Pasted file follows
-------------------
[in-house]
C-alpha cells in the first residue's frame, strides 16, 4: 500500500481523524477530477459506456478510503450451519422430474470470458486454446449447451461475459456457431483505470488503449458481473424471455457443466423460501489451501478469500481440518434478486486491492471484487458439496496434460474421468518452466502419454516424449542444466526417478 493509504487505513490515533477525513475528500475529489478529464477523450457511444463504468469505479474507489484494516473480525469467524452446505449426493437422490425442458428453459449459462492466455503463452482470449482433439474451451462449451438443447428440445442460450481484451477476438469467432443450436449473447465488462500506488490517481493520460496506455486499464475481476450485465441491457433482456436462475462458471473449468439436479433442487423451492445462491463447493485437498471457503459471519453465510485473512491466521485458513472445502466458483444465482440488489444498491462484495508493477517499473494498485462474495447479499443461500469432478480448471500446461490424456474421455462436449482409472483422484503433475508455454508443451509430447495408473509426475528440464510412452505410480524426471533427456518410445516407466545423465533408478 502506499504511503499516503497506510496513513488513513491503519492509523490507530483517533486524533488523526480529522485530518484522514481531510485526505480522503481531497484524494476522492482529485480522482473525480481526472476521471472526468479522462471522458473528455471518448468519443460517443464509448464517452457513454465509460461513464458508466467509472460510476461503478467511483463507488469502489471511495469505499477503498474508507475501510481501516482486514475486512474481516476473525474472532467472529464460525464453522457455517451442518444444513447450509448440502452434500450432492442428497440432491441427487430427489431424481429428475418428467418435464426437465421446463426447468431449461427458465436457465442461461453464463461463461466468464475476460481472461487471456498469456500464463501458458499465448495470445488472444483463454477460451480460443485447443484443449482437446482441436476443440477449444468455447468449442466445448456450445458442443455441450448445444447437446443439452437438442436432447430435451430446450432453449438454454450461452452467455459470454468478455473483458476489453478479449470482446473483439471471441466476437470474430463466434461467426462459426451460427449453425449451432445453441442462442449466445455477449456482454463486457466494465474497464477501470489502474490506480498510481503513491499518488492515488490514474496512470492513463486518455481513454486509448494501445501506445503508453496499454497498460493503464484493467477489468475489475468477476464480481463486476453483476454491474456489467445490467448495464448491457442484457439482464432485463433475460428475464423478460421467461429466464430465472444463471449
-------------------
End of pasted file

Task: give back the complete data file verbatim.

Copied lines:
[in-house]
C-alpha cells in the first residue's frame, strides 16, 4: 500500500481523524477530477459506456478510503450451519422430474470470458486454446449447451461475459456457431483505470488503449458481473424471455457443466423460501489451501478469500481440518434478486486491492471484487458439496496434460474421468518452466502419454516424449542444466526417478 493509504487505513490515533477525513475528500475529489478529464477523450457511444463504468469505479474507489484494516473480525469467524452446505449426493437422490425442458428453459449459462492466455503463452482470449482433439474451451462449451438443447428440445442460450481484451477476438469467432443450436449473447465488462500506488490517481493520460496506455486499464475481476450485465441491457433482456436462475462458471473449468439436479433442487423451492445462491463447493485437498471457503459471519453465510485473512491466521485458513472445502466458483444465482440488489444498491462484495508493477517499473494498485462474495447479499443461500469432478480448471500446461490424456474421455462436449482409472483422484503433475508455454508443451509430447495408473509426475528440464510412452505410480524426471533427456518410445516407466545423465533408478 502506499504511503499516503497506510496513513488513513491503519492509523490507530483517533486524533488523526480529522485530518484522514481531510485526505480522503481531497484524494476522492482529485480522482473525480481526472476521471472526468479522462471522458473528455471518448468519443460517443464509448464517452457513454465509460461513464458508466467509472460510476461503478467511483463507488469502489471511495469505499477503498474508507475501510481501516482486514475486512474481516476473525474472532467472529464460525464453522457455517451442518444444513447450509448440502452434500450432492442428497440432491441427487430427489431424481429428475418428467418435464426437465421446463426447468431449461427458465436457465442461461453464463461463461466468464475476460481472461487471456498469456500464463501458458499465448495470445488472444483463454477460451480460443485447443484443449482437446482441436476443440477449444468455447468449442466445448456450445458442443455441450448445444447437446443439452437438442436432447430435451430446450432453449438454454450461452452467455459470454468478455473483458476489453478479449470482446473483439471471441466476437470474430463466434461467426462459426451460427449453425449451432445453441442462442449466445455477449456482454463486457466494465474497464477501470489502474490506480498510481503513491499518488492515488490514474496512470492513463486518455481513454486509448494501445501506445503508453496499454497498460493503464484493467477489468475489475468477476464480481463486476453483476454491474456489467445490467448495464448491457442484457439482464432485463433475460428475464423478460421467461429466464430465472444463471449